The results were encouraging enough to cut work on Venti short to go straight to full scale.

  8. I don’t find many details of what they have achieved. Do you have some good source? On their home page, they wrote that they have reached 1ms plasma containment time, not that that tells me much….

    Though I know there are metrics that allow comparing different fusion reactions. Something like density*temperature*confinement time…? Anyhow, I would like to see how their experiment compares to a standard tokamak experiment.

  9. John, there are 23 startups in the fusion field right now that would disagree with you. Helion aims for a commercial reactor by 2025, (website status 2019) That is assuming ideal funding and other circumstances, of course. They are currently operating a full scale prototype. So I assume that we will see some interesting results from that sooner than most people would expect.

  10. Helion aims to fuse Deuterium to produce Helium3 which can then be fused with more Deuterium to produce more energy than from the Deuterium reaction alone.
    Not sure if you were referring to that.
    Generally fusion will only produce waste through neutron activated components. Those are not really a big problem though and very short lived.
    Reactors like Helion’s will also produce Tritium, but that can be stored safely somewhere until it decays into more Helium3 (for use in the reactor) or sold. It is a very expensive isotope that is in high demand for all sorts of applications (medical, aerospace, military, etc).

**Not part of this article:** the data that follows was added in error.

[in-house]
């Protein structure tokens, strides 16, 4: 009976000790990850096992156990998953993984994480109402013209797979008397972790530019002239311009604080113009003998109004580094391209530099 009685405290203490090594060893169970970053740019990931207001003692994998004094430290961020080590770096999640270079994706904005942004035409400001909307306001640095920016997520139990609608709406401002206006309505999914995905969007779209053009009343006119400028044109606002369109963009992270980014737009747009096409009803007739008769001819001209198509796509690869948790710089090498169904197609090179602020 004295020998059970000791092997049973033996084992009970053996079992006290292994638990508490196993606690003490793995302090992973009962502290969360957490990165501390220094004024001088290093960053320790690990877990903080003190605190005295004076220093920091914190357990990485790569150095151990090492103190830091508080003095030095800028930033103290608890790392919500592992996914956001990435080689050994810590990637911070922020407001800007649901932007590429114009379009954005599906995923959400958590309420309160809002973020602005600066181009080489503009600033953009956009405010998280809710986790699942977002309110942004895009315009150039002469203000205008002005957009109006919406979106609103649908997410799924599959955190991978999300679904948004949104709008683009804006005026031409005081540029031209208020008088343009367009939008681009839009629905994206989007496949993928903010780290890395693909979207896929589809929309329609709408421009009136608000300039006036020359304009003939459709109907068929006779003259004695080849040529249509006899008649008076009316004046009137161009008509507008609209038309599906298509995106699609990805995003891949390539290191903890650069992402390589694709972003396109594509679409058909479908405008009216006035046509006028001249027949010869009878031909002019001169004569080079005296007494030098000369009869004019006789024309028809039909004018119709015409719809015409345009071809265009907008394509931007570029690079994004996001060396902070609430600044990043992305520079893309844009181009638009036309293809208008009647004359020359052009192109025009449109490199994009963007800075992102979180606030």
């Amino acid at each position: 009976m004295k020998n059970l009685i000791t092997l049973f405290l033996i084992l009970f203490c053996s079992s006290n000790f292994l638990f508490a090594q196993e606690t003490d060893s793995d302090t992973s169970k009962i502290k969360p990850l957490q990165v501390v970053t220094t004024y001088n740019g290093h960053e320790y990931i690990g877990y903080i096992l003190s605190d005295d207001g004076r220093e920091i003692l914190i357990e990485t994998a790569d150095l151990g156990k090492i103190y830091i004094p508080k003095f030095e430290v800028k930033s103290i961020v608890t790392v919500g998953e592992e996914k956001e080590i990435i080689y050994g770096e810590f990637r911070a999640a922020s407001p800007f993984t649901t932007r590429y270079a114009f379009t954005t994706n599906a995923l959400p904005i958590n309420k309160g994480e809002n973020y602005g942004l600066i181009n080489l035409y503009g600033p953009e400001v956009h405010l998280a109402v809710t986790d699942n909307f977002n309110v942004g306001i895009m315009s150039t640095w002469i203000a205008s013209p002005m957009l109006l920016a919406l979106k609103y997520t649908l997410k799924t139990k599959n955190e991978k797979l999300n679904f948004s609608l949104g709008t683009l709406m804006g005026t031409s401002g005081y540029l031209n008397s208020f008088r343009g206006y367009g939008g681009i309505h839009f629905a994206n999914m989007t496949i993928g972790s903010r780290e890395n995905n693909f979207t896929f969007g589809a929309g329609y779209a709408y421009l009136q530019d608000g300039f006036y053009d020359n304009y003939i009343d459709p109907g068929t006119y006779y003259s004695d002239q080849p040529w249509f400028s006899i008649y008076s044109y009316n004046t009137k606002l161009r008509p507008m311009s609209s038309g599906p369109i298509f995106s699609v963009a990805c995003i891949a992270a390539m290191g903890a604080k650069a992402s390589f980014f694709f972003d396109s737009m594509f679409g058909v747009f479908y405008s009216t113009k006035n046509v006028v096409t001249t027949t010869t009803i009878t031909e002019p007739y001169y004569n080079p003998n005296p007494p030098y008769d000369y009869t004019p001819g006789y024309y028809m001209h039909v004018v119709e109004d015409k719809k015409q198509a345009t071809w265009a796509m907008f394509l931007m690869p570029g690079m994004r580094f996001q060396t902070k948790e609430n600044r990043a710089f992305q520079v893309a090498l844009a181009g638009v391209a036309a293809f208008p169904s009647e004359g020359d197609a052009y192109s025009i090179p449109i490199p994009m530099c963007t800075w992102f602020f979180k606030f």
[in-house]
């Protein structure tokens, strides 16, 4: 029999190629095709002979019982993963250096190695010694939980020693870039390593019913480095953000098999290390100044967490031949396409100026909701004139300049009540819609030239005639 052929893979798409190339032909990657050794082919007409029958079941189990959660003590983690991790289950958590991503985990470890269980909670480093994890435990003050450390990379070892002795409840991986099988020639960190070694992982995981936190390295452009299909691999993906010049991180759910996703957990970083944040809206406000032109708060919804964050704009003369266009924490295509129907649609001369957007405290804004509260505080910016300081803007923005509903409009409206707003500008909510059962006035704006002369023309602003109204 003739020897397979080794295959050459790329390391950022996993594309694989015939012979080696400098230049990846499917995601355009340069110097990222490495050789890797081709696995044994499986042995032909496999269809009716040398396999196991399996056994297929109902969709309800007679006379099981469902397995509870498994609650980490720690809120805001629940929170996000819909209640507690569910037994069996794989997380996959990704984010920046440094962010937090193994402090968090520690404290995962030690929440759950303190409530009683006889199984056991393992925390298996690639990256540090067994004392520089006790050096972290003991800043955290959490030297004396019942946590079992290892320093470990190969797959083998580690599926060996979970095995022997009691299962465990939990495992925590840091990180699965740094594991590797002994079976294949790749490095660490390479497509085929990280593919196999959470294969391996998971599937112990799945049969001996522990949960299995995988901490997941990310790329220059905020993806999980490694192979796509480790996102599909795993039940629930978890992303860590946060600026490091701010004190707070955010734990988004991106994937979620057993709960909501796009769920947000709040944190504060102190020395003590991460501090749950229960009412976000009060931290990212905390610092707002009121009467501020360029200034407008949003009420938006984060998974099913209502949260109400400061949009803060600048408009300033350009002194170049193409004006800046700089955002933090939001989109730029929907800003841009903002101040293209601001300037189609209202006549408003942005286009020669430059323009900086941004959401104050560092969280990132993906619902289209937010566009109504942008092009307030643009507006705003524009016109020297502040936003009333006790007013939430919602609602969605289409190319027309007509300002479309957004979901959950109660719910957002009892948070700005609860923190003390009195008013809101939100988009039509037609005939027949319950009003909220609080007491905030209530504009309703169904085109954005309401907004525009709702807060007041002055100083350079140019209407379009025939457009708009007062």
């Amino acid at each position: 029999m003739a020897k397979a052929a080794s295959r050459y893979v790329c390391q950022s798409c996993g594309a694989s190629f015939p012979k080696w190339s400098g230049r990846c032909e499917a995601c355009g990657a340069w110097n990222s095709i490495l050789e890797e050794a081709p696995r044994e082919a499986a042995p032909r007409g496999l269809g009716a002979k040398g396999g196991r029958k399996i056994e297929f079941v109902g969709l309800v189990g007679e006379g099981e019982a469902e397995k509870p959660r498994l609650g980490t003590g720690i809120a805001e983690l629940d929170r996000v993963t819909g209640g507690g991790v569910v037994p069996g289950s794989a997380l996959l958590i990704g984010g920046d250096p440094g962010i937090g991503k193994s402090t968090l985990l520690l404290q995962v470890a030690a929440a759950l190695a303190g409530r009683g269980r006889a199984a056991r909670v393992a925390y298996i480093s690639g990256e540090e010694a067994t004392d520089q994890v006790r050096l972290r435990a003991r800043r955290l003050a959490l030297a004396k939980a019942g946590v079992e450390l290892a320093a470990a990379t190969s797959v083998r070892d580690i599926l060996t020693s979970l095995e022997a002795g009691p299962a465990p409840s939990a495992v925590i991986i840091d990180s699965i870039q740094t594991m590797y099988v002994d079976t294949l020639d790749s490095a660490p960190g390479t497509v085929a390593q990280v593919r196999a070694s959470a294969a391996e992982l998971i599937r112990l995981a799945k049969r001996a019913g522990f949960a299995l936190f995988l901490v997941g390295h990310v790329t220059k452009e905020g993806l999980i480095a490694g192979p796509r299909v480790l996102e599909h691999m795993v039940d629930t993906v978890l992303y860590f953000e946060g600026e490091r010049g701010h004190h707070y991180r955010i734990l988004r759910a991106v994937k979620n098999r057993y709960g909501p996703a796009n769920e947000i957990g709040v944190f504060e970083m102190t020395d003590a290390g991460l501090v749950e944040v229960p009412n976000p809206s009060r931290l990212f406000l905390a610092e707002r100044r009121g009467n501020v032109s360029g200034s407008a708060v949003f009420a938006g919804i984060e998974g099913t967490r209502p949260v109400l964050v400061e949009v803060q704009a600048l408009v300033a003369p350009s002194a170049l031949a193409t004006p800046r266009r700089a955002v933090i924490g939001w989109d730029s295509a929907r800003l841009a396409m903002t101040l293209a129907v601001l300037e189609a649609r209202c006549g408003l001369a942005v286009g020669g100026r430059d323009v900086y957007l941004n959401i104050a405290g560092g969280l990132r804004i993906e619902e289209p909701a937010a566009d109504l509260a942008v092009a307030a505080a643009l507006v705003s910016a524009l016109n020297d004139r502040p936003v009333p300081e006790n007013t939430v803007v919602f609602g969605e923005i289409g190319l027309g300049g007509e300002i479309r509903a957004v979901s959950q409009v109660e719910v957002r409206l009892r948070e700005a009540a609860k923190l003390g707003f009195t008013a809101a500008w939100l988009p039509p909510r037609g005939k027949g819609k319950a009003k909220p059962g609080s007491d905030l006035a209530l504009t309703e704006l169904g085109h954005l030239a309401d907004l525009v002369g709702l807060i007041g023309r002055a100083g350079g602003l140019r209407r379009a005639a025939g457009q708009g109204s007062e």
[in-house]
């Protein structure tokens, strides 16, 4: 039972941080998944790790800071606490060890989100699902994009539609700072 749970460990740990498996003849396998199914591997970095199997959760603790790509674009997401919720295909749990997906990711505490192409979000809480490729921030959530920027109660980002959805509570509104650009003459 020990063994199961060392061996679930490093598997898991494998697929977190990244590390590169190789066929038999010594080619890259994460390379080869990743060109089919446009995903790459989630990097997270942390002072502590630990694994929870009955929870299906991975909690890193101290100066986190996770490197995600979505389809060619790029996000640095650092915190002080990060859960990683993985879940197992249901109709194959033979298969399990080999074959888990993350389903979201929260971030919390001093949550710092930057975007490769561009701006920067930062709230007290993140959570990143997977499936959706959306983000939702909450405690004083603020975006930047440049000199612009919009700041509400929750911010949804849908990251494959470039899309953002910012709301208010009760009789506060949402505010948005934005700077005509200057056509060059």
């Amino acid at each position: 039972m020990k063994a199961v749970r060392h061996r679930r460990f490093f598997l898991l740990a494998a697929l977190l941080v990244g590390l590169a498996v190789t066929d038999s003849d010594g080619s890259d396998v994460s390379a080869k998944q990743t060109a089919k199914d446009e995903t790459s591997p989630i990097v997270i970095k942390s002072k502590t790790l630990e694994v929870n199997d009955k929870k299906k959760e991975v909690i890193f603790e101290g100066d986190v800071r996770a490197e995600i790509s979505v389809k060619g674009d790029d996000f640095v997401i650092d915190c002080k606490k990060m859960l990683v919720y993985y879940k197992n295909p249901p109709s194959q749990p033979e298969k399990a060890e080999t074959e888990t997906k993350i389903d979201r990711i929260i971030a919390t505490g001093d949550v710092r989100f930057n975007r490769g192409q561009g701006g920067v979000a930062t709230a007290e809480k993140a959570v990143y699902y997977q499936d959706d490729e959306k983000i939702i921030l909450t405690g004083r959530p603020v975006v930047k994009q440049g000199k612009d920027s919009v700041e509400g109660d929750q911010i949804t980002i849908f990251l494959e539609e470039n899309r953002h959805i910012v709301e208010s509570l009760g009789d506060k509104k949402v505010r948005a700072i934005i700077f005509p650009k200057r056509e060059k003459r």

What’s more is that Helion’s reactor design can be modified to transmute fission waste products so that they can be used as fuel in a fission reactor.

  11. Their current prototype is full scale and is operational now.
    Their website says that they want to have a first commercial reactor ready in six years. Of course that assumes adequate funding and otherwise ideal circumstances.

  12. Philosophy of science is not the same as nuclear engineering. Also, the inventor of the device John Slough has been a professor at the UW for years. Both him and David Kirtley have dozens of peer reviewed publications in the field and especially on FRCs which this concept is based on.
    Also note that Helion had research funded as part of the ARPA-E Alpha program and they met or exceeded all of their milestones there.
    And this is not cold fusion, but hot fusion, which is based on established physics.

  13. Equating a long-standing plasma physics researcher with multiple relevant degrees and reams of published papers to a notorious fraudster who picked up a humanities degree with a vague science focus seems…disingenuous? i actually said that we shouldn’t assume his approach will work due to his qualifications,only that the effort is a genuine one-i’ve seen no evidence that Helion Energy is a scam. Have you?